Galactic Renaissance: A Surge in Star Formation During the Evolution of Galactic Collisions

Paper Title: Study of star formation in dual nuclei galaxies using UVIT observations

Authors: K. Rubinur, M. Das, P. Kharb, J. Yadav, C. Mondal, P.T. Rahna

First Author’s Institution: 1Institute of Theoretical Astrophysics, University of Oslo, PO box 1029 Blindern, Oslo 0315, Norway, 2National Centre for Radio Astrophysics-Tata Institute of Fundamental Research (NCRA-TIFR), S. P. Pune University Campus, Ganeshkhind, Pune 411007, India

Paper Status: Published in MNRAS [open access]

Image of Gourab Giri, sitting on grass and looking directly into the camera and smiling.

By Gourab Giri, who is wrapping up his graduation from Indian Institute of Technology as Prime Minister’s Research Fellow and preparing to join as SARAO postdoc fellow in South Africa. His broader interests encompass galaxy evolution, including topics such as the process of galaxy collisions and the feedback of jets on galaxies.

Collision of Galaxies

Two fundamental galaxy types with unique traits characterise the universe: spiral galaxies, showcasing youthfulness with features like dust, young stars, and gas; and early-type galaxies, encompassing elliptical and S0 types, typically older and exhibiting a reddish appearance due to ageing stars and reduced gas content. In the hierarchical model of galaxy evolution that explains the contemporary universe, galaxies are expected to evolve through galactic collisions. This prediction aligns with observations, particularly in the local universe, where collisions between galaxies occur frequently. Mergers play a crucial role in altering both the morphological appearance (e.g., deforming spiral arms or converting spirals into early-types) and intrinsic properties (e.g., enhancing star formation through the supply of fresh gas) of the galaxies involved.

Two pictures of galaxies. the one on the left shows a spiral galaxy with asymmetric arms. The one on the right has an image of a galaxy with zoomed frames showing the center of the galaxy with two bright spots, which are the two nuclei
Fig. 1: Illustration of galactic systems undergoing interactions: (left) the galaxy NGC 2623, representing the relic of ongoing merger between two spirals, showing asymmetric stellar and gaseous structures, a distinctive feature for detecting galaxy mergers. (Right) the highly disturbed galaxy NGC 6240, captured by the Hubble Space Telescope (background image) and Chandra X-ray Telescope (zoomed frames), results from the merger of two gas-rich spiral galaxies, giving rise to dual nuclei in the centre. Credits: ESA/Hubble & NASA (left), NASA/CXC/MPE/S.Komossa et al. & NASA/STScI/R.P.van der Marel & J.Gerssen (right).

Identifying galaxy merger systems relies on the observation of two key characteristics through imaging studies (Fig. 1). The first involves detecting asymmetric stellar or gaseous structures in and around the galaxy. The merger is anticipated to disrupt the galactic structure by twisting the spiral arms, resulting in deformed streams of stars, a broad fan of stars and gas, and shell-like features (see Fig.1). Although the detection of asymmetric structures is effective in the local universe, the faint emission property of such structures (< 10% of the host galaxy intensity) limits its utility in understanding mergers in the distant universe.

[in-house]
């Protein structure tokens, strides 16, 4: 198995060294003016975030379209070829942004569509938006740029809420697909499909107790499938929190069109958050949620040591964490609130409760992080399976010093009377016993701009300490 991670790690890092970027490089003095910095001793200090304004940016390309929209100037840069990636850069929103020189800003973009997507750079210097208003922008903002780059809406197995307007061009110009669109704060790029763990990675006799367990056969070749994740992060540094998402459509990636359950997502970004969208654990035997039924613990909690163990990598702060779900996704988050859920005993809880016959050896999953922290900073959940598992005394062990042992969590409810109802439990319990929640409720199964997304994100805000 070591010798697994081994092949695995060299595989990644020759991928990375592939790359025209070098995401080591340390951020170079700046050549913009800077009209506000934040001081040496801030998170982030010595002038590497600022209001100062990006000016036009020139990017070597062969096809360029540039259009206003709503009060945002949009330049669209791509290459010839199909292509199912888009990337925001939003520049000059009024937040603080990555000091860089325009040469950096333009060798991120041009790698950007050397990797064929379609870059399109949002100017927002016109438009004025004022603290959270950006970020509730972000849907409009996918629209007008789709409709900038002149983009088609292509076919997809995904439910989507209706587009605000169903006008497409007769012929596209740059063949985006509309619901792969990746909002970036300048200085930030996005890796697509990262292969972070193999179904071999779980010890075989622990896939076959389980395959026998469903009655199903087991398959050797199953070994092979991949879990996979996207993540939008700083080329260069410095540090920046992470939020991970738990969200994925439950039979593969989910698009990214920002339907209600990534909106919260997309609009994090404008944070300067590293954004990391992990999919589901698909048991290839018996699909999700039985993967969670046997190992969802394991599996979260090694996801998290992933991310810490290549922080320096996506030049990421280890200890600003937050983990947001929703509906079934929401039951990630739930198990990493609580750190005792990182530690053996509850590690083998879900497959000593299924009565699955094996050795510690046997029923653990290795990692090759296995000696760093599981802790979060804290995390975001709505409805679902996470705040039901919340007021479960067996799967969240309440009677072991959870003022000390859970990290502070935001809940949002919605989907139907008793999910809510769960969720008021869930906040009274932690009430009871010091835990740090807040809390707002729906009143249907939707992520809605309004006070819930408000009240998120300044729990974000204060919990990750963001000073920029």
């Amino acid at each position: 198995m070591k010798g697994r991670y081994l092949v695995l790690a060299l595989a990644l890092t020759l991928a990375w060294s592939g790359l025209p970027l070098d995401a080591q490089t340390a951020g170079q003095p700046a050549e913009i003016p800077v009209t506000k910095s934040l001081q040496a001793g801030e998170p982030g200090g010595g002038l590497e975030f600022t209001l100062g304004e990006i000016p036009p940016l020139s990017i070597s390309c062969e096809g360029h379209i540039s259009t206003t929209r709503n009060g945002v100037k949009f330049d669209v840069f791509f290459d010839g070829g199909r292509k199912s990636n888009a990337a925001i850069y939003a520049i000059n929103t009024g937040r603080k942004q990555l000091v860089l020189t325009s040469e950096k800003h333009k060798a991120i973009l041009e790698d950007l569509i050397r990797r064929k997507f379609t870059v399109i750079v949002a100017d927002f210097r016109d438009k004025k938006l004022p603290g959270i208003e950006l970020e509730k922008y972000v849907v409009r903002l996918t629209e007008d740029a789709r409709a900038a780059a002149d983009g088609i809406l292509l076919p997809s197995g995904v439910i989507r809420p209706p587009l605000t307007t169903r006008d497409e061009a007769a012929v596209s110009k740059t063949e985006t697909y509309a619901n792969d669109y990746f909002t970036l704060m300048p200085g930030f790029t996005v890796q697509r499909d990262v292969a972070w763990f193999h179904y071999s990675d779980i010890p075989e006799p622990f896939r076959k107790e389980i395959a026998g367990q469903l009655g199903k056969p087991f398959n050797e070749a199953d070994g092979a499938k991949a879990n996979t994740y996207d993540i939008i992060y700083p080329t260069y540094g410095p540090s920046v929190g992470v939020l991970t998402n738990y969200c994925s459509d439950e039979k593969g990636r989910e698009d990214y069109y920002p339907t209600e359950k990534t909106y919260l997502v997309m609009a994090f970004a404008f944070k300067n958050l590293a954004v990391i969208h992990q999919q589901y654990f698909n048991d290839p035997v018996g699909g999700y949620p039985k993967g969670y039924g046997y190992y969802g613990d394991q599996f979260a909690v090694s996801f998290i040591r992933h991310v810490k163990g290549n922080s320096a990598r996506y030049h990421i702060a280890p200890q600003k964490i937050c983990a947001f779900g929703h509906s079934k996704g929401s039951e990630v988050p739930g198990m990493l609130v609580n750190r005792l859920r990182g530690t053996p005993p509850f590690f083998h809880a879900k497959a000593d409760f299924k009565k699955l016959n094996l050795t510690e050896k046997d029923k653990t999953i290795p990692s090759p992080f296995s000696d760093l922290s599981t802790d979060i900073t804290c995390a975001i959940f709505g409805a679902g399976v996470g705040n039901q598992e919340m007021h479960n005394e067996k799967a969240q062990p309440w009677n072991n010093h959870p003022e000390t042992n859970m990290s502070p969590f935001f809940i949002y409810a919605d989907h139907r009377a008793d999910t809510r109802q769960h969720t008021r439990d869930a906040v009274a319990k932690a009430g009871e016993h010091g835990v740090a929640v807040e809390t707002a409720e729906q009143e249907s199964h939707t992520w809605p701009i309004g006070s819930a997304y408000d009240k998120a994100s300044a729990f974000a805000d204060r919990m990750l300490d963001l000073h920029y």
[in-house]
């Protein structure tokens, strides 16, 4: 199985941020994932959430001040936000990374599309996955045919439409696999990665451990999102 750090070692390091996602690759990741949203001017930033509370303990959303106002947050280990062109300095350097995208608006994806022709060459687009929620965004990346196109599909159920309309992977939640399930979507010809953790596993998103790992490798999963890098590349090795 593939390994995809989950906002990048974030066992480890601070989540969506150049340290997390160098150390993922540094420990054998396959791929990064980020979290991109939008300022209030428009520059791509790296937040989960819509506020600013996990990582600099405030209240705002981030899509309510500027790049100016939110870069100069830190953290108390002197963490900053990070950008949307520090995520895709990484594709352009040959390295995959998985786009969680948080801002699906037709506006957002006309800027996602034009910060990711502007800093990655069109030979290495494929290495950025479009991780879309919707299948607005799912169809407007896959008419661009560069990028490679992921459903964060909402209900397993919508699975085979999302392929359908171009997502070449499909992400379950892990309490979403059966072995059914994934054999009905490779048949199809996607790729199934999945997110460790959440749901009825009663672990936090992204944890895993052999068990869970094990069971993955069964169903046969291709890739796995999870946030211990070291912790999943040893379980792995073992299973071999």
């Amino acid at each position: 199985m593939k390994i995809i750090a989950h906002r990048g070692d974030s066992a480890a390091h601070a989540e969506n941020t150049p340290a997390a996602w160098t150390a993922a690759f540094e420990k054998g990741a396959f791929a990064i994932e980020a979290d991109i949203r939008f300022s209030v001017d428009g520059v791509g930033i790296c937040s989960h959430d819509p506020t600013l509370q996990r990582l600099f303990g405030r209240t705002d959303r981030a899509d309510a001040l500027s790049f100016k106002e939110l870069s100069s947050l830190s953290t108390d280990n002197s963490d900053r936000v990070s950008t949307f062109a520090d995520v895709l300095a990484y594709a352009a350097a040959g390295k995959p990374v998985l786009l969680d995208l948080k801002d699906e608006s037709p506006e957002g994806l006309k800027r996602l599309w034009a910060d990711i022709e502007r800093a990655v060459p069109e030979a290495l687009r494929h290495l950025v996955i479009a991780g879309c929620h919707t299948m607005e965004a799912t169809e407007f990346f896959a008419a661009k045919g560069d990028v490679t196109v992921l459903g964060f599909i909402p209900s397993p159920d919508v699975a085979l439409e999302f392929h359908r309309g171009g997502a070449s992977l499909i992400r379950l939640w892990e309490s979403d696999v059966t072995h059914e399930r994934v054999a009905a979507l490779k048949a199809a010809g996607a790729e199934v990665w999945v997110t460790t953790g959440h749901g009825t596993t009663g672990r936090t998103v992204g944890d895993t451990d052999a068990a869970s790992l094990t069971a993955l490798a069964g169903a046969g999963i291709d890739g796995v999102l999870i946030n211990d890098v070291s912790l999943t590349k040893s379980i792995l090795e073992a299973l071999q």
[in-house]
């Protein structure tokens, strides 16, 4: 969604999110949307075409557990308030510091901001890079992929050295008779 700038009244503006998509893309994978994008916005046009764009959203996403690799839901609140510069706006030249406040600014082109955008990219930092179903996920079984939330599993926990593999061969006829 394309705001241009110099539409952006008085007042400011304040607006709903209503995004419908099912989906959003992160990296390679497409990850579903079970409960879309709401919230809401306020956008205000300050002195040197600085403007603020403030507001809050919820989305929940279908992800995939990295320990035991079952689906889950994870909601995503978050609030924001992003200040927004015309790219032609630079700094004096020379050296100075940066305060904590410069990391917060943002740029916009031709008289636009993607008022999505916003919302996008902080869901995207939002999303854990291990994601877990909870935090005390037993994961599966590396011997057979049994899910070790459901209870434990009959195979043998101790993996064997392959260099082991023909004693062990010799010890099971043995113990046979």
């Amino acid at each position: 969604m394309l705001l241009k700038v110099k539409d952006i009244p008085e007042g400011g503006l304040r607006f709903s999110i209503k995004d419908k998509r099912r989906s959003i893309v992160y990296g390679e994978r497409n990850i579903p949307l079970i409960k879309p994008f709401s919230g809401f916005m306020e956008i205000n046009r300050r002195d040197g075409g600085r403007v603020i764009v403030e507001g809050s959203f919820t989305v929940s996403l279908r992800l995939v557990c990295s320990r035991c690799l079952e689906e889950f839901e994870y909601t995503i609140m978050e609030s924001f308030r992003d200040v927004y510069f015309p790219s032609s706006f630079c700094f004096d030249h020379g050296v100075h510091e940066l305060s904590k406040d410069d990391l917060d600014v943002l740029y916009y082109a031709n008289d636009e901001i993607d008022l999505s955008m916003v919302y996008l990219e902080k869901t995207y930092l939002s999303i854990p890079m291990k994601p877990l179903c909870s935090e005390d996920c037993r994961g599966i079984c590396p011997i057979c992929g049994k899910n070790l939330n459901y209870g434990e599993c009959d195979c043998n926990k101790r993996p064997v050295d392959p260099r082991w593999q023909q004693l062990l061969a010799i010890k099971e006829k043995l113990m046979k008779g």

The second entails identifying dual nuclei separated by tens of kiloparsecs or less (one galaxy is expected to host one nucleus of compact stars and gas). In contrast to the first characteristic, the identification of dual nuclei proves to be a more effective tool in understanding the distant universe. 

Understanding merging systems, in a broader context, holds the potential to answer the important question of how galaxies have evolved throughout cosmic time, shaping the present-day universe that we observe. However, much remains to be unknown about these systems. We still don’t know how gas cloud collisions and shocks induced by mergers trigger star formation, whether there are morphological distinctions between head-on collisions and in orbit interactions of galaxies, and how certain supermassive black holes in merging systems get active and start accreting matter at an accelerated rate. Today’s paper delves into the study of star formation rates in nine dual-nuclei galaxies, aiming to enhance our understanding of the intrinsic star formation history of such interacting galactic systems.

Imaging and Challenges

Scientists from India, Norway, and Spain have collaborated to utilise India’s first space-based astronomical observatory, AstroSat, to observe galaxies with dual nuclei in the ultraviolet (UV) wavelength. Given the study’s focus on monitoring star formation activity in these merging systems, the selection of ultraviolet light is ideal considering that massive stars emit a significant portion of their radiation in this wavelength range from burning at temperatures nearly twice as high as our sun.